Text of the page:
The Constant Gardener, by John Le Carre, is a novel filled with mystery and intrigue. I’ll try not to give anything away in my review so I don’t spoil the outcome for anyone.
The book opens with the murder of Tessa Quayle. Tessa’s husband Justin works for the British High Commission in Nairobi, and Tessa takes it upon herself to visit African women in the villages. On these visits, she discovers a drug cover up – the medicine Dypraxa, for TB, actually does more harm than good. She discovers the people responsible for this terrible cover-up, but tells her husband nothing. When Tessa is murdered with her partner Bluhm, Justin does not know anything about Tessa’s secret mission.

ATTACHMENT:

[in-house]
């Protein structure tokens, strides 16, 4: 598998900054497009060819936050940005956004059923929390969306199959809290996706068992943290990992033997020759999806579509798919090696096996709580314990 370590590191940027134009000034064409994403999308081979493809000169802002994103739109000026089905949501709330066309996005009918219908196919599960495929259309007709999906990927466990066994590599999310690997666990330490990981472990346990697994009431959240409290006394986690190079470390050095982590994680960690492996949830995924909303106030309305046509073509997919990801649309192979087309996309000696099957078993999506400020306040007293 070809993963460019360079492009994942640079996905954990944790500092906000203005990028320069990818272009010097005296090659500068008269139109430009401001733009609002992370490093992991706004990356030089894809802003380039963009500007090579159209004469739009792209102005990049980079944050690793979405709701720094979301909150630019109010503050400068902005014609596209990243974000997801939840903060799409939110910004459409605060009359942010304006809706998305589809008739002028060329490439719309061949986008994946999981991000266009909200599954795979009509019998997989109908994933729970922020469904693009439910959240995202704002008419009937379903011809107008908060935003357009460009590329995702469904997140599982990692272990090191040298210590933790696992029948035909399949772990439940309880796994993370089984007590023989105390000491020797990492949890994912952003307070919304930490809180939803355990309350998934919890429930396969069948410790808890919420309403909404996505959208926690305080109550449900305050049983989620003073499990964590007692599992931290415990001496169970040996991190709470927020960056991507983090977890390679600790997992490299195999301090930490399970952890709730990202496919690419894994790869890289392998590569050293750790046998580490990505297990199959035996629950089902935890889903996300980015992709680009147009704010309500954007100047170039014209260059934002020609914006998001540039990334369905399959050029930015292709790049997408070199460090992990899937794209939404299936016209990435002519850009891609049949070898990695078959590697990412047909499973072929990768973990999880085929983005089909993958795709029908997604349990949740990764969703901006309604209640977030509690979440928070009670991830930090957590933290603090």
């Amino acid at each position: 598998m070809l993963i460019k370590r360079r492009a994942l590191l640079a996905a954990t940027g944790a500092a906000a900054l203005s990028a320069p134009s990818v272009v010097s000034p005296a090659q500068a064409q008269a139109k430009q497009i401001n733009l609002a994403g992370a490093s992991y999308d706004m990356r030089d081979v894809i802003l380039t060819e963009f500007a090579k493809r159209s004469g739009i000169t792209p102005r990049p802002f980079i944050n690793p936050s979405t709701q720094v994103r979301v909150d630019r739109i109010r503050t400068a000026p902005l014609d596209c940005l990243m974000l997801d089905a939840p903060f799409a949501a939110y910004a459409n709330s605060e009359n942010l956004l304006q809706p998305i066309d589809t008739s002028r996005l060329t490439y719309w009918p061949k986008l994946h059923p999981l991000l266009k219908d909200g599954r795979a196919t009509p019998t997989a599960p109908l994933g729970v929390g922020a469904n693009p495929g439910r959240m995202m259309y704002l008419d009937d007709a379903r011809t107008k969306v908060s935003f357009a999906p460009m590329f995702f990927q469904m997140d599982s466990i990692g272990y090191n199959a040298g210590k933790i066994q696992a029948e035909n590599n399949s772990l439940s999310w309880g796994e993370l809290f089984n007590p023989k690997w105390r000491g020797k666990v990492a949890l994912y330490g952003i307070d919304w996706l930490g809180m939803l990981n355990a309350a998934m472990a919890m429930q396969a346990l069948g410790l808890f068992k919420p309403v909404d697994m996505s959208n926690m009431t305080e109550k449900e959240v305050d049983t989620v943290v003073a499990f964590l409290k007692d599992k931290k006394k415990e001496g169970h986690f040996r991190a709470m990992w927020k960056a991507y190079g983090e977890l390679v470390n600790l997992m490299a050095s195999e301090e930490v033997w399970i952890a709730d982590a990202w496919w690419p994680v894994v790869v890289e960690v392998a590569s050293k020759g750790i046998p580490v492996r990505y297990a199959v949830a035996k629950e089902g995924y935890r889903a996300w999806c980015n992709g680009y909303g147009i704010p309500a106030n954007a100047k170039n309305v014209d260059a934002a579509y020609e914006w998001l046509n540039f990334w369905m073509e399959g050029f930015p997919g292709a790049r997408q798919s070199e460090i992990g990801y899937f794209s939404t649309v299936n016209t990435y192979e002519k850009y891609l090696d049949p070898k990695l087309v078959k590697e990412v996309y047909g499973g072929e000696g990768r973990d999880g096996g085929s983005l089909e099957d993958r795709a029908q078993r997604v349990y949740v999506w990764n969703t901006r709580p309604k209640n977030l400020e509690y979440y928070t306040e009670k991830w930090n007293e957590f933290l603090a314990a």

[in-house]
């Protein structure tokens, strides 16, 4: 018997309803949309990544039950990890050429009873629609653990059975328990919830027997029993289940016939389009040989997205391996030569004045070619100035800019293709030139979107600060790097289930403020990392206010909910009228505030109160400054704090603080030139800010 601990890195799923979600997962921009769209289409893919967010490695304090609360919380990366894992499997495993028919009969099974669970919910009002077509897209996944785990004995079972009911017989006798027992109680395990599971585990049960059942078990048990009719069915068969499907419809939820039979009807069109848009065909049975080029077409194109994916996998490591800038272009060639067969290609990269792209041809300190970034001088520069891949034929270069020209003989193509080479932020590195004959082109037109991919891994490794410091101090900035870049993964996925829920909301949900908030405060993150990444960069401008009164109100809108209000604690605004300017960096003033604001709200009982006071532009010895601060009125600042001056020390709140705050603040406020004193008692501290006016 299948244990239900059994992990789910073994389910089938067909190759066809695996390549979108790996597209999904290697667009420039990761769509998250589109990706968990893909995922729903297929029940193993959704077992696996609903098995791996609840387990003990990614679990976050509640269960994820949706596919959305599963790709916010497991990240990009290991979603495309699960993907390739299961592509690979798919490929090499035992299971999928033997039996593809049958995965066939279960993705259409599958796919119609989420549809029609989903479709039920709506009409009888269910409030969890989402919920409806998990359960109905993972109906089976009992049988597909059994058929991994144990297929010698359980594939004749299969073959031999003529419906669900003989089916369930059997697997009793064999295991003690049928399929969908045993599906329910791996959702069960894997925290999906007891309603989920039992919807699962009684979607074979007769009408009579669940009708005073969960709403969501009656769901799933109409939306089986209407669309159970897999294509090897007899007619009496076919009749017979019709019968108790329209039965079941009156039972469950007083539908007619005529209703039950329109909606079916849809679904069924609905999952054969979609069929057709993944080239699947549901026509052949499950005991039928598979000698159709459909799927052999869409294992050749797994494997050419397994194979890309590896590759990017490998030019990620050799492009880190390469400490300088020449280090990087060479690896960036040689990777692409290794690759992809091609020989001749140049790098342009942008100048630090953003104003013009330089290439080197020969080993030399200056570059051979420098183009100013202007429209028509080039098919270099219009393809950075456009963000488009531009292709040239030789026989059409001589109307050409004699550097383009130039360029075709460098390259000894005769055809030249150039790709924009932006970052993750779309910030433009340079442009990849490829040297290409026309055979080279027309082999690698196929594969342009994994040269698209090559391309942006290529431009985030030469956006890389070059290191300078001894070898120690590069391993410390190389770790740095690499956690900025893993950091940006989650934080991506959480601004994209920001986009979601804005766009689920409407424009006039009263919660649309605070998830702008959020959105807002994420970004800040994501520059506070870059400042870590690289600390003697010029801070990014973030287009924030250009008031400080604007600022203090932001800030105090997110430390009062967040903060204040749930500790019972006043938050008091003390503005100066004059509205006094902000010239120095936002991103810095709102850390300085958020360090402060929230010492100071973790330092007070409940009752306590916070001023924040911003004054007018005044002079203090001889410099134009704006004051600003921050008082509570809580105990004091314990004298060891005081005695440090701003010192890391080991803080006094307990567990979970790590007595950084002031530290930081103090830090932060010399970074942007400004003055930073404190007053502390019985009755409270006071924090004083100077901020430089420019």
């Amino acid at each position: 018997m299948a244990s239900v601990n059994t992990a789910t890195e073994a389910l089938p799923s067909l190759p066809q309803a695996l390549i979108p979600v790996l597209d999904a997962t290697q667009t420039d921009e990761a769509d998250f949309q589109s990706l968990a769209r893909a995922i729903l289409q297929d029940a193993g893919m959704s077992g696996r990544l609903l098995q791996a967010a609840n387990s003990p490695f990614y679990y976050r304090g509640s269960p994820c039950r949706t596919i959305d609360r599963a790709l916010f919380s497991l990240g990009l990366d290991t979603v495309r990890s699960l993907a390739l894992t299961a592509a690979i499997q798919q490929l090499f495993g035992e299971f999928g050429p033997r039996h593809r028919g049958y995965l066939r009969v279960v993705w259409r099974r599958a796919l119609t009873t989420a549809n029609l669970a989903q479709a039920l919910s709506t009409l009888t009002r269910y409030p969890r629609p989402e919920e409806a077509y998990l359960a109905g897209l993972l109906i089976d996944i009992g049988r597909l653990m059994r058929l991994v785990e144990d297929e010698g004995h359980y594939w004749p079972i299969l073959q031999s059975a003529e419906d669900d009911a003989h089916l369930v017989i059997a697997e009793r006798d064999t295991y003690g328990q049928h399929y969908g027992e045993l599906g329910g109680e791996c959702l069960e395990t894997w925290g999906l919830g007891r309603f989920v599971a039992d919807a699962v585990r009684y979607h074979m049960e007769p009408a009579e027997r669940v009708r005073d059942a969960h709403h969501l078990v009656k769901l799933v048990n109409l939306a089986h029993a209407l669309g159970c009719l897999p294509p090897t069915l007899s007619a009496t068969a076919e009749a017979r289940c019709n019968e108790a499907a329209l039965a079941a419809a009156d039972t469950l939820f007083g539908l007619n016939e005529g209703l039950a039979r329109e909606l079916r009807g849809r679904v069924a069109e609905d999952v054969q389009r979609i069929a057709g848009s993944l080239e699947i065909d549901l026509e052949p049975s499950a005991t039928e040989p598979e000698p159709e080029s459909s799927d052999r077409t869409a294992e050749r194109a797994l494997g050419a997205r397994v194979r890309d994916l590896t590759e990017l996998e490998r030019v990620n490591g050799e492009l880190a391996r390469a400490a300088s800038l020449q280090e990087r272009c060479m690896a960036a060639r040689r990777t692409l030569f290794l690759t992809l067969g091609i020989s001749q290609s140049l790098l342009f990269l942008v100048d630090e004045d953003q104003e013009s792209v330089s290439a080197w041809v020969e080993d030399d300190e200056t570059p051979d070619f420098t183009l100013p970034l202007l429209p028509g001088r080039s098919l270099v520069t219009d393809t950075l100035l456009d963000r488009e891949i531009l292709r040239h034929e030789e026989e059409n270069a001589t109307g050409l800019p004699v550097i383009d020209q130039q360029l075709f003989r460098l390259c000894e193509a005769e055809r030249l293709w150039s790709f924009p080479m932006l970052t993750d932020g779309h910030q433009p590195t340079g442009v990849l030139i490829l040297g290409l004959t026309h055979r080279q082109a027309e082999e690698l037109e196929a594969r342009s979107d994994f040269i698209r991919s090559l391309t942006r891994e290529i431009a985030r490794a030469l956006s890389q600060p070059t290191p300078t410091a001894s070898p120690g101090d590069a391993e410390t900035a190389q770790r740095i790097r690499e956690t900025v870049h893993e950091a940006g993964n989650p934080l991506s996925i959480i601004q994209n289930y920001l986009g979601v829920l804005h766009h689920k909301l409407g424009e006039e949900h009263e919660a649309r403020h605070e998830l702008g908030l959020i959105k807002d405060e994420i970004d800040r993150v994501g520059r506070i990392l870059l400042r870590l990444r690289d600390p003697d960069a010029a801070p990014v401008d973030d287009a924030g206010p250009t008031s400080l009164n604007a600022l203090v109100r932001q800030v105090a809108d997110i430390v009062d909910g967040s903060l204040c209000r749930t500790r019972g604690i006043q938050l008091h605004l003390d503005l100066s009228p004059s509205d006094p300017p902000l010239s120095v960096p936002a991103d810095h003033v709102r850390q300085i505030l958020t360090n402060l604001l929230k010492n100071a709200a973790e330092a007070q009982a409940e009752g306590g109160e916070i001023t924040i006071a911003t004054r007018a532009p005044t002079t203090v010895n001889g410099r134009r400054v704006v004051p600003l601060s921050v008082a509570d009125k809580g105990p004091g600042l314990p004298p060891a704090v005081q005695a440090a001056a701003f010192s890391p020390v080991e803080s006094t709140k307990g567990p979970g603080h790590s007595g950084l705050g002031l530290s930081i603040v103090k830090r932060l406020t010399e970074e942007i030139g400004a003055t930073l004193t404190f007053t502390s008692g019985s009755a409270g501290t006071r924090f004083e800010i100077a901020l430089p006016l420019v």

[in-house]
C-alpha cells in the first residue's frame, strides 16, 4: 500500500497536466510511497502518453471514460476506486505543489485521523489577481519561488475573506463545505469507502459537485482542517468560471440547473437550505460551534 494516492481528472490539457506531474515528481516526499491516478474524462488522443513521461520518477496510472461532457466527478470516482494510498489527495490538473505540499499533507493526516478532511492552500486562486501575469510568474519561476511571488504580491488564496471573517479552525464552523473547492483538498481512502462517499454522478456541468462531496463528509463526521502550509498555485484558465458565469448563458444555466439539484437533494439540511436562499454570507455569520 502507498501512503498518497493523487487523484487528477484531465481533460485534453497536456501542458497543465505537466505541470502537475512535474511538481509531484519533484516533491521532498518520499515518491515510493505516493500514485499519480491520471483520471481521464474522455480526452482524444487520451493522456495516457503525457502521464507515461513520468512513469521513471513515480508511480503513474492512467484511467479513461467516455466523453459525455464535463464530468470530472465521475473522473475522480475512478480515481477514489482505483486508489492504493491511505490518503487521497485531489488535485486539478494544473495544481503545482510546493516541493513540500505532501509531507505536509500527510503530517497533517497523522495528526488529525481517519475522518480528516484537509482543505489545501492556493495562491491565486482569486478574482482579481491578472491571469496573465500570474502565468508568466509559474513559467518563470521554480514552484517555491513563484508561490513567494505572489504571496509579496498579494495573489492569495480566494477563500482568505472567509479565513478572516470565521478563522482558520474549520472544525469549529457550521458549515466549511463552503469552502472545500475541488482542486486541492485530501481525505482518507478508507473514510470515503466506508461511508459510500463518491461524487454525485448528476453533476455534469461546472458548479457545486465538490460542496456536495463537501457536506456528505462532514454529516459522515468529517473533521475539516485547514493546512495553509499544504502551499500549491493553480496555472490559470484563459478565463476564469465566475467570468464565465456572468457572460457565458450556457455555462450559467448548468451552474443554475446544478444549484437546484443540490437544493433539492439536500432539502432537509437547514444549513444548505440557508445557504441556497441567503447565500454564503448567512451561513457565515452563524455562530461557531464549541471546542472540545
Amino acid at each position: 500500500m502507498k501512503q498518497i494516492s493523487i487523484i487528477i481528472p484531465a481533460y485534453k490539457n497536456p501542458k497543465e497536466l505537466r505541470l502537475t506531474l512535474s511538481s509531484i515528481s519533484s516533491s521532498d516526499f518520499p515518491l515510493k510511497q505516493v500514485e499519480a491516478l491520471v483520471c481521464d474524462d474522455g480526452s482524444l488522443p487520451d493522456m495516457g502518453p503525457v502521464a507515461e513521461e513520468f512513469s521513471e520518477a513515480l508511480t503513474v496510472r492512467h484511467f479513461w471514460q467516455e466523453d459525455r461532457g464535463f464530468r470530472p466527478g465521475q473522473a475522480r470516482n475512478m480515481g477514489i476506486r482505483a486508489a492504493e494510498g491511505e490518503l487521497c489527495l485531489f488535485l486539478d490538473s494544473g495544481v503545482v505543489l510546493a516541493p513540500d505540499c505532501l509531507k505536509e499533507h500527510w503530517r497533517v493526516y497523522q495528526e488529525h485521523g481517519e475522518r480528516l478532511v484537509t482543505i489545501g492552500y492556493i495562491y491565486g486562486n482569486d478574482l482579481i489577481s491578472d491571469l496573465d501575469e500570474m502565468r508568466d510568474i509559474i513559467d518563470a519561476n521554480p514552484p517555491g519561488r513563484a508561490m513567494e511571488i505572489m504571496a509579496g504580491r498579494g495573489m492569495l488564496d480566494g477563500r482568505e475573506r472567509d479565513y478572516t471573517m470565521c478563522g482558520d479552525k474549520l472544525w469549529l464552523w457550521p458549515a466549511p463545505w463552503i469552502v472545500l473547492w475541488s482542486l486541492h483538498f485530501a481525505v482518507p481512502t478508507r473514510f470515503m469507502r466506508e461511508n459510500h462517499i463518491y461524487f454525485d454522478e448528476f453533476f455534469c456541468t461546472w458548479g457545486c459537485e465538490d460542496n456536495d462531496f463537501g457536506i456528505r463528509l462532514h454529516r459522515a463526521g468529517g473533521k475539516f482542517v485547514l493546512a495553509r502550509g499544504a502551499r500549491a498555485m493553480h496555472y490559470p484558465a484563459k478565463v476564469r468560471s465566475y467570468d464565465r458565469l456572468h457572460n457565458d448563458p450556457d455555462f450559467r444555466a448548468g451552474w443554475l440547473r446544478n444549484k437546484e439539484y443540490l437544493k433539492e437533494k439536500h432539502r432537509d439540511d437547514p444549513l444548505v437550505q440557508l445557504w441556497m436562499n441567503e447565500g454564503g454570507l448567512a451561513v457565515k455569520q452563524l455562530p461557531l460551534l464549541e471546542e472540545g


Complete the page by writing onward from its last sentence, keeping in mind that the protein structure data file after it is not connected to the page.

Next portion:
However, some people in power within the High Commission do know what Tessa was up to, and why her murderers had motive. They rush to cover up the story – gather all of Tessa’s information and reports and destroy them. Justin is able to save Tessa’s laptop and a few of her private documents and hide them from his superiors. He then disappears. He pretends to be on sick leave, and the High Commission spreads rumors that he is mentally unstable and work furiously to find him before he discovers the truth. He remains one step ahead of his enemies and follows Tessa’s trail, unearthing what she discovered. Justin sends letters periodically to his lawyer’s aunt, staying under the radar but in communication. In the end, Justin goes to the spot where Tessa was murdered. I won’t reveal what happens, but the ending, although sad, leaves you with a sense that Justin found a way to win despite the odds.